On The Doreen, Lord Markham’s ship, Christian finds himself attracted to the governess and plans to make her his mistress. Serena has had a secret infatuation for the Earl since before her come out when she would watch him from the stairway at her father’s, the Duke of Hastings, social events. Even though he is disfigured, Serena still considers him a handsome, virile man. When she hears his nightmarish screams, she goes to comfort him while he sleeps. This just spurs him to further his plans of seduction. However, Serena’s only experiences in sex were with her sadistic husband who not only treated her as a slave, but beat her. She and the Earl both have battle scars, physically and emotionally. Slowly Christian wins Serena’s trust and shows her how wonderful lovemaking can be. Despite her determination to maintain her distance, Serena finally agrees to be his lover, but only until they reach England. Lord Markham, not wanting to give her up, proposes marriage, but Serena doesn’t want him tainted by her criminal acts, so she refuses. Of course, once the truth is revealed, although hurt by her lack of trust, the Duke vows to protect his love. She returns the favor and protects him from his accusers.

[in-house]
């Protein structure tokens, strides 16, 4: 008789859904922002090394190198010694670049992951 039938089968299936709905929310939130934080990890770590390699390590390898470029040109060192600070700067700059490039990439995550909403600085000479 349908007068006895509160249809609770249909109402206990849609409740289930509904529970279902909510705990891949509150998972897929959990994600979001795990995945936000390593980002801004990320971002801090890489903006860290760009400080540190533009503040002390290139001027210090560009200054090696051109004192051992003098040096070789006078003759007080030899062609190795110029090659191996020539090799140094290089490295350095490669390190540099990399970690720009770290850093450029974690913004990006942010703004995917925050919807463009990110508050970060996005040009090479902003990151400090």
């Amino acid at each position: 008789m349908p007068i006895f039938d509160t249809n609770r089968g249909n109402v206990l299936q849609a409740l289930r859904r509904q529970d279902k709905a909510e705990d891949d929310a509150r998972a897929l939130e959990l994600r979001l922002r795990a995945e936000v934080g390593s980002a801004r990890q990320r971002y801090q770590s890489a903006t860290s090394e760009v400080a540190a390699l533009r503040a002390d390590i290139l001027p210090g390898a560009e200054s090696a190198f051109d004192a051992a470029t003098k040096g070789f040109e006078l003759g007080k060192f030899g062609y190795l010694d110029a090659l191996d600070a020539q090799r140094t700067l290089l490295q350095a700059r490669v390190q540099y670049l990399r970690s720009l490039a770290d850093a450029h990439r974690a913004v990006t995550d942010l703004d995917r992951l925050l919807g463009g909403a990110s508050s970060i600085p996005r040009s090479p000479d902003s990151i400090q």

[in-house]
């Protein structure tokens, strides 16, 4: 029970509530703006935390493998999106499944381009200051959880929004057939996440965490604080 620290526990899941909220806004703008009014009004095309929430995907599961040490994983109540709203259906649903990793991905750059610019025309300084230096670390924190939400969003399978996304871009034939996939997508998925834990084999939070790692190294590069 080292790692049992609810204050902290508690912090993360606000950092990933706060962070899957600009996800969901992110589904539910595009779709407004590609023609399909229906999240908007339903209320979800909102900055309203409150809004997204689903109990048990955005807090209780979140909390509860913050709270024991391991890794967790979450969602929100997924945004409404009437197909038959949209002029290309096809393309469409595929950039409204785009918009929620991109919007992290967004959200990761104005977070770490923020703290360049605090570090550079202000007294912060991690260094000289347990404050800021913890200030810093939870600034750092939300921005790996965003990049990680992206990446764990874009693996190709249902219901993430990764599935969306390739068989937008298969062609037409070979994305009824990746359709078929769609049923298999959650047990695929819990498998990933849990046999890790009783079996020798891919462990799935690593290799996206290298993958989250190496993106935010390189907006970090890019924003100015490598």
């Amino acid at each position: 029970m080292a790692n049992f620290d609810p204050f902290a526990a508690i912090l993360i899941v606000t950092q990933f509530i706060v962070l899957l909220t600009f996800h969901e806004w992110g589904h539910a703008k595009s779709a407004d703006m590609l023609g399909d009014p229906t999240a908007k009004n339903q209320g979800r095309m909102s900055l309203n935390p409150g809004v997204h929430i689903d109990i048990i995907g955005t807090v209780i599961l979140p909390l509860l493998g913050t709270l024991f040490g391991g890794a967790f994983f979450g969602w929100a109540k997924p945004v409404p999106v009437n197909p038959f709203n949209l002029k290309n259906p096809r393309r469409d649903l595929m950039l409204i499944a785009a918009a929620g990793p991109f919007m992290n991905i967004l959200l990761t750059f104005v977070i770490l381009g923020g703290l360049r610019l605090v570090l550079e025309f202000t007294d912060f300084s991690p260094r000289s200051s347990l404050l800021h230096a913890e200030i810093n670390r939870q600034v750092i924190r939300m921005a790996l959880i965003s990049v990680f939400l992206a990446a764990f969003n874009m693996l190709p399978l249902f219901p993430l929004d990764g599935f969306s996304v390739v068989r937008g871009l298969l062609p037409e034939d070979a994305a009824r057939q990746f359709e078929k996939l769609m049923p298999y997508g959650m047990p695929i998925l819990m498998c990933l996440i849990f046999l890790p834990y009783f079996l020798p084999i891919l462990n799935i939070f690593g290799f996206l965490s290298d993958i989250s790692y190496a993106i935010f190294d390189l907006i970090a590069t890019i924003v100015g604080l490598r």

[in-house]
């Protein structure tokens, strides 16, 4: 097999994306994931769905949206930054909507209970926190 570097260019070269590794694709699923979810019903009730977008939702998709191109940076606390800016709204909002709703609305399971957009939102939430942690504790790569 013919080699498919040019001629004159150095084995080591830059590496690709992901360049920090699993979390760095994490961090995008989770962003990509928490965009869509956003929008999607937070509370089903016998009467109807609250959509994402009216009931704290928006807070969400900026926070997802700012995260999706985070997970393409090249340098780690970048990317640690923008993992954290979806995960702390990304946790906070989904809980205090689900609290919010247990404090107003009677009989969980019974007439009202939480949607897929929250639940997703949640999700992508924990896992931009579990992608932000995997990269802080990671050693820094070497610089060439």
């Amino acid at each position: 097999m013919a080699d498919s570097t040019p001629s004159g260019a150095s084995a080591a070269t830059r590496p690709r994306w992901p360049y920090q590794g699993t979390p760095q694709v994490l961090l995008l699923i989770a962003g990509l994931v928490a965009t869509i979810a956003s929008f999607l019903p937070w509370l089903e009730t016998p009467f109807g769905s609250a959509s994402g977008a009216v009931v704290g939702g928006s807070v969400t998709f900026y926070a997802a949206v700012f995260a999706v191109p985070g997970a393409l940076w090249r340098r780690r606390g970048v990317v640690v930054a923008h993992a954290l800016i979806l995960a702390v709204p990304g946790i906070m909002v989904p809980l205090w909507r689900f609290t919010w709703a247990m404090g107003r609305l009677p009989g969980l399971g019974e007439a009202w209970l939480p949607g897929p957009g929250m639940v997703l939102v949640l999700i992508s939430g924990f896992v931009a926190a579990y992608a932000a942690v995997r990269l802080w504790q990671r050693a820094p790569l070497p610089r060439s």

A Kiss of Lies by Bronwen Evans is Book One in the Disgraced Lords Series where the Libertine Scholars are introduced. Christian is not alone in his struggles, and his friends assist him in clearing his name. Of course, they immediately recognize Lady Serena who was a debutante when the Earl was fighting in France. When they hear her dilemma they vow to speak out in her behalf, especially those who had witnessed the vile behavior of her former husband Peter Dennett. Evans explores the role of men and their domination over women, with the laws which ignored the human rights of even an abused wife.